For Release: Thursday, September 1, 2016
Media Contact: Rob Duffey, firstname.lastname@example.org, 646.828.0844
NEW BATTLEGROUND POLL: OBAMA ADMINISTRATION OVERTIME RULE OVERWHELMINGLY POPULAR AND REPUBLICANS WHO OPPOSE IT PAY A PENALTY
VOTERS IN 7 STATES SUPPORT OT REGULATION FOR SALARIED WORKERS; LESS LIKELY TO VOTE FOR REPUBLICANS WHO OPPOSE IT
Washington, DC – A new poll shows that likely voters in 7 battleground states strongly support the Obama Administration rule expanding overtime pay, and that Republican incumbents who are trying to block the measure risk losing crucial support among voters. In May, the U.S. Department of Labor announced a final overtime pay rule that expands and enhances eligibility for overtime for 12.5 million low-income and middle-class workers by raising the income threshold for full-time workers to $47,476 from $23,660. But Congressional Republicans are leading a charge to block the regulations.
Forty-four Senate Republicans, including John McCain (R-AZ) and Ron Johnson (R-WI,) are co-sponsoring a resolution that would block these regulations in their entirety and ban the DOL from trying to update the regulations at all. House Republicans have also offered riders to the DOL’s appropriations bill that would block the overtime rule.
“Americans are working more and more hours for less and less money – they need leaders who will fight for improved working conditions and expanded worker protections,” said Christine Owens, executive director of the National Employment Law Project (NELP) Action Fund, a project of the Advocacy Fund and the nonpartisan not-for-profit organization that commissioned the poll. “This poll clearly shows that incumbents who carry water for big businesses and attempt to deny working people their basic rights stand to lose crucial support at the polls.”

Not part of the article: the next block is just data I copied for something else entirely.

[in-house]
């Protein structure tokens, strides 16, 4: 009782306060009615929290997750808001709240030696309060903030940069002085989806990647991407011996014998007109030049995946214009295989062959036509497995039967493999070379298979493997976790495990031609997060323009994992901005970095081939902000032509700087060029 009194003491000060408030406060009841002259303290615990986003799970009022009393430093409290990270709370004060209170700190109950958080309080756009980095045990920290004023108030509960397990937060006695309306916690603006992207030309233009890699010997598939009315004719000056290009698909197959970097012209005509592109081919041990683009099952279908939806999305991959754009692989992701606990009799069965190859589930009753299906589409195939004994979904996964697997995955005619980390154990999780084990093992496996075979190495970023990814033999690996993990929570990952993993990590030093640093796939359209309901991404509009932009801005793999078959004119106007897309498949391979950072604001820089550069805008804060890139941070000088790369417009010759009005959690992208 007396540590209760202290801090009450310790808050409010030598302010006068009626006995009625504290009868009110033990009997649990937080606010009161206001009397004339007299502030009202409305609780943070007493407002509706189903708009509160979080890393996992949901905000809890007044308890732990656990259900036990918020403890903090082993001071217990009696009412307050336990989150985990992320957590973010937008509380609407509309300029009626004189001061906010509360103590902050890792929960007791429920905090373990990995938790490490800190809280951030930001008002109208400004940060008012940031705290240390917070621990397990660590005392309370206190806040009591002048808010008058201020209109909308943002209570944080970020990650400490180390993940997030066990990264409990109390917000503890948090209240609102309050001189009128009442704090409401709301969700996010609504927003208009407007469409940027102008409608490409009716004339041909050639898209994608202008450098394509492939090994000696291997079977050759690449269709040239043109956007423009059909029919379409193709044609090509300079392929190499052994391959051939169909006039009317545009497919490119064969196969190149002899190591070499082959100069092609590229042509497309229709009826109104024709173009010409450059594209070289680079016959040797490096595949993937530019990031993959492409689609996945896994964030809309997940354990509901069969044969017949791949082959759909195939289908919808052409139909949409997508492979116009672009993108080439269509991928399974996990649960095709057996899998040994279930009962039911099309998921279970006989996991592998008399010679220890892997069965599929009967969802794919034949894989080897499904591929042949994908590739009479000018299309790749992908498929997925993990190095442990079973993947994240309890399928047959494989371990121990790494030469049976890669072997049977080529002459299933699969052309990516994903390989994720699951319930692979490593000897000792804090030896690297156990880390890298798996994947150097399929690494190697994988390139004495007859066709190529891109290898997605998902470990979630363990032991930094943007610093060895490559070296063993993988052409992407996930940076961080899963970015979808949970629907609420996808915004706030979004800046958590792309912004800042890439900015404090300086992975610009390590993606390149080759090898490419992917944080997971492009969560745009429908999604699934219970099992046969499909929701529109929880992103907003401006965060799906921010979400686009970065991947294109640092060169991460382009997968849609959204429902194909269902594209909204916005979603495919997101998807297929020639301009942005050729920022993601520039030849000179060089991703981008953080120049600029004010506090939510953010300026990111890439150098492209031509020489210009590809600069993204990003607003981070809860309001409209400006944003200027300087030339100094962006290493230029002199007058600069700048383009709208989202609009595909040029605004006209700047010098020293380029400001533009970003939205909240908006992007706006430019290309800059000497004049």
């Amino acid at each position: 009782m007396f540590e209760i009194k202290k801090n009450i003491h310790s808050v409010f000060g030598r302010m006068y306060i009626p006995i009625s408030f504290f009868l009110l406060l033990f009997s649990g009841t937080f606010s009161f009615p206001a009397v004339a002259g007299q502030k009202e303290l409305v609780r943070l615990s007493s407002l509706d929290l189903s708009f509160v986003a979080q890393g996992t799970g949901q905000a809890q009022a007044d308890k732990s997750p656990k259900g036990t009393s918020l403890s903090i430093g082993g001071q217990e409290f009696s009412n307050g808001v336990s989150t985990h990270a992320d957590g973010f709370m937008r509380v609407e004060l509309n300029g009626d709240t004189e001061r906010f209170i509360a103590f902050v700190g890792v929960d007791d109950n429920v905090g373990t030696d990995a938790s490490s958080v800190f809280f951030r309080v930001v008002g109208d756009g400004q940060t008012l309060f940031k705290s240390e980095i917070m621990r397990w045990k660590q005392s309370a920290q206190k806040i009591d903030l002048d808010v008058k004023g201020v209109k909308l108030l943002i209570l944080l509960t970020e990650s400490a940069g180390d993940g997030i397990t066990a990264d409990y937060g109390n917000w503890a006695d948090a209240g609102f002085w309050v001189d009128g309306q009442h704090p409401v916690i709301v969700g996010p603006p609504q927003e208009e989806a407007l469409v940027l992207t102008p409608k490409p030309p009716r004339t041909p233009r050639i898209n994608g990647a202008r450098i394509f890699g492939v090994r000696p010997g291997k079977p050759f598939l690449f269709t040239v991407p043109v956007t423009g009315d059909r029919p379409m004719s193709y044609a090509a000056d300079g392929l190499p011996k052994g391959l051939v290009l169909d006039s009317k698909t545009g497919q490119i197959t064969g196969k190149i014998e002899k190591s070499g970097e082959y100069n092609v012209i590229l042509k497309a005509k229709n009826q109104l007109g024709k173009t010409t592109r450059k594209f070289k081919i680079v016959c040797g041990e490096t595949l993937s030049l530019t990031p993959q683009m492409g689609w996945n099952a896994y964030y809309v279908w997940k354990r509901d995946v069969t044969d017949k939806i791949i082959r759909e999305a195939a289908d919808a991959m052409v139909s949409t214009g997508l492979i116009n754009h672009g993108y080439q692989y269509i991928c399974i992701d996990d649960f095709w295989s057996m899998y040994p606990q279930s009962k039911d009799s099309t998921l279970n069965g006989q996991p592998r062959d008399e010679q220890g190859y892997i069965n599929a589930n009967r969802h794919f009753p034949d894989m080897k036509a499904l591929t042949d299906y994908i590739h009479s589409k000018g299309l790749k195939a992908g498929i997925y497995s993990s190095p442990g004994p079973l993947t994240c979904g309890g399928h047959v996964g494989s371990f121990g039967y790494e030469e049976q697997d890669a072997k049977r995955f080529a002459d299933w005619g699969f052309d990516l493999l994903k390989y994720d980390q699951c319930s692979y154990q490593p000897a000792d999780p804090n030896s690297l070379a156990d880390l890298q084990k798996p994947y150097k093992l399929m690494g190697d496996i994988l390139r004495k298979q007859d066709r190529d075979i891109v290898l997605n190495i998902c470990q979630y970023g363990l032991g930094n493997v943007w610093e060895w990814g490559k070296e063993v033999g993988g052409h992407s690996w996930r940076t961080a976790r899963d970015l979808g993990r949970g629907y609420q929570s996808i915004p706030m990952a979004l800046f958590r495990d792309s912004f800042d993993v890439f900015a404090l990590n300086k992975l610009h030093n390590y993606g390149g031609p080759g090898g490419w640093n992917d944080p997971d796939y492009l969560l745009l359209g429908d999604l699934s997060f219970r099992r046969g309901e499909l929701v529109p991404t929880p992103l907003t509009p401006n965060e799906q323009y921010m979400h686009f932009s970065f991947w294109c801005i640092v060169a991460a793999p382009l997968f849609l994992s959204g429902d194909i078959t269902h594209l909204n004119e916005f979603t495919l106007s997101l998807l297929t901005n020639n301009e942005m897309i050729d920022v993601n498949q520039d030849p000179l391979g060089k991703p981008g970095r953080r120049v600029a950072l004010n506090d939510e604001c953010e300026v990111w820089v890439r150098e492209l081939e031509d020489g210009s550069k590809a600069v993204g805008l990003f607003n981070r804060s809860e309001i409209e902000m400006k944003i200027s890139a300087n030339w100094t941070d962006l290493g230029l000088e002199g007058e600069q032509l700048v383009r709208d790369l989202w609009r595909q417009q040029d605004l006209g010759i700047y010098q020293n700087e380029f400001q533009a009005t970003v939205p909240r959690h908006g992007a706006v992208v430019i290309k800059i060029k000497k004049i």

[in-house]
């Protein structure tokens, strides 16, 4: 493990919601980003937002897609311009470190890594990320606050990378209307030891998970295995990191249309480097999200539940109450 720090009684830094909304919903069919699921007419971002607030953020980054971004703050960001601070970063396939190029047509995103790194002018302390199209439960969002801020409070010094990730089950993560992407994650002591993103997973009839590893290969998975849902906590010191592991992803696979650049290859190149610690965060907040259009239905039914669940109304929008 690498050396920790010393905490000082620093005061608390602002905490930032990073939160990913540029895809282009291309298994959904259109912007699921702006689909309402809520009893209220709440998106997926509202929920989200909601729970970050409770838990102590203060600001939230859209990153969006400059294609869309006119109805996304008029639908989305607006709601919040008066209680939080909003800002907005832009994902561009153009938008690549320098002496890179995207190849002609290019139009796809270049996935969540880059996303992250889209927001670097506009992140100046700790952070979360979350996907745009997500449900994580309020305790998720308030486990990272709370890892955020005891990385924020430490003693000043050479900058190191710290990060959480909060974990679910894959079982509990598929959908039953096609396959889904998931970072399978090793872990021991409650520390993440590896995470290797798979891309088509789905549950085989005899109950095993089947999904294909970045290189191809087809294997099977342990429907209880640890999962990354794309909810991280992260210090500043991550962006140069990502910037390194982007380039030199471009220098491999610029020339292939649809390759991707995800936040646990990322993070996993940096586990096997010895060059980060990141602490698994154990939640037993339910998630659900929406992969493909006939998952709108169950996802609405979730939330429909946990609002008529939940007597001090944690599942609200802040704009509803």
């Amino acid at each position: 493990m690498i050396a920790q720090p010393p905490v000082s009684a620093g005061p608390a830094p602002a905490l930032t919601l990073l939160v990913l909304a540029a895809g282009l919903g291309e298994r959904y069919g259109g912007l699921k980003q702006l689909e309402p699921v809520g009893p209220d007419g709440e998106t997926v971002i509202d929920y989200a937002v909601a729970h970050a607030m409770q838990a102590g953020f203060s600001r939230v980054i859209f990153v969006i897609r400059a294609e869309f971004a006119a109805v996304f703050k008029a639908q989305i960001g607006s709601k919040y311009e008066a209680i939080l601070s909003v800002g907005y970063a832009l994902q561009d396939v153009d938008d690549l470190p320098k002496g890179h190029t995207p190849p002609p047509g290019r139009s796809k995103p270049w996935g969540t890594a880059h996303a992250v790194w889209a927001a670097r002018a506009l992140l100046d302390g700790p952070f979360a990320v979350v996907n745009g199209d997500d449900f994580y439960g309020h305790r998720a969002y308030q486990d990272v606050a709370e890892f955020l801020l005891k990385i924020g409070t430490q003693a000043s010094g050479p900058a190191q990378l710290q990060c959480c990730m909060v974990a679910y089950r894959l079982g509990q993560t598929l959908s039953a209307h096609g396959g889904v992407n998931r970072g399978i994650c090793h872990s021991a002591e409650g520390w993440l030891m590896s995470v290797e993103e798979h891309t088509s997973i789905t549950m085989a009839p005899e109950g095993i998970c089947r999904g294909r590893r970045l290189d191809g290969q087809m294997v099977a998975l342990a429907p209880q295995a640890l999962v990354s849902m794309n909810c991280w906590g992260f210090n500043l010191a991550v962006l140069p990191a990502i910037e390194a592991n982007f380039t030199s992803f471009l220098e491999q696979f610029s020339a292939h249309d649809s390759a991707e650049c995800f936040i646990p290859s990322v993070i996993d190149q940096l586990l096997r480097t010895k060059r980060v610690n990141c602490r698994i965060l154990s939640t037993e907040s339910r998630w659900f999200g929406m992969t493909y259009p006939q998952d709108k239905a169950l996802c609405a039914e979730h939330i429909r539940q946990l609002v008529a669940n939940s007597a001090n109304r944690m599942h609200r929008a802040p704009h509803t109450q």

The poll, conducted Friday through Monday by Public Policy Polling, asked voters in seven states with competitive Senate races, including Arizona, Missouri, New Hampshire, North Carolina, Pennsylvania, and Wisconsin whether they support the overtime measure. In each state, at least 76% of voters said they support the rule, which raises the salary threshold for the so-called “white-collar exemption” to guarantee that employees who are paid less than $47,476 a year will be entitled to overtime pay when they work more than 40 hours in a week. In Wisconsin and Pennsylvania, support for the rule was as high as 81%. A majority of respondents in all seven states, and by a more than two-to-one margin in all seven states, said that they were less likely to vote for Republican lawmakers who are attempting to block the new overtime rule, including 57% of voters in Pennsylvania and 55% of voters in Arizona.
The Fair Labor Standards Act of 1938, which guarantees time-and-a-half pay for work exceeding 40 hours a week, exempts certain employees with high-level duties and salaries from overtime pay. But the Department of Labor, which is responsible for updating the exemption rules, had over a nearly 40-year period consistently failed to adequately update the thresholds. As a result, the current threshold falls below the poverty line for a family of four. Nearly two million workers across the seven states would gain eligibility for overtime under the new rule if it goes into effect on Dec. 1, 2016.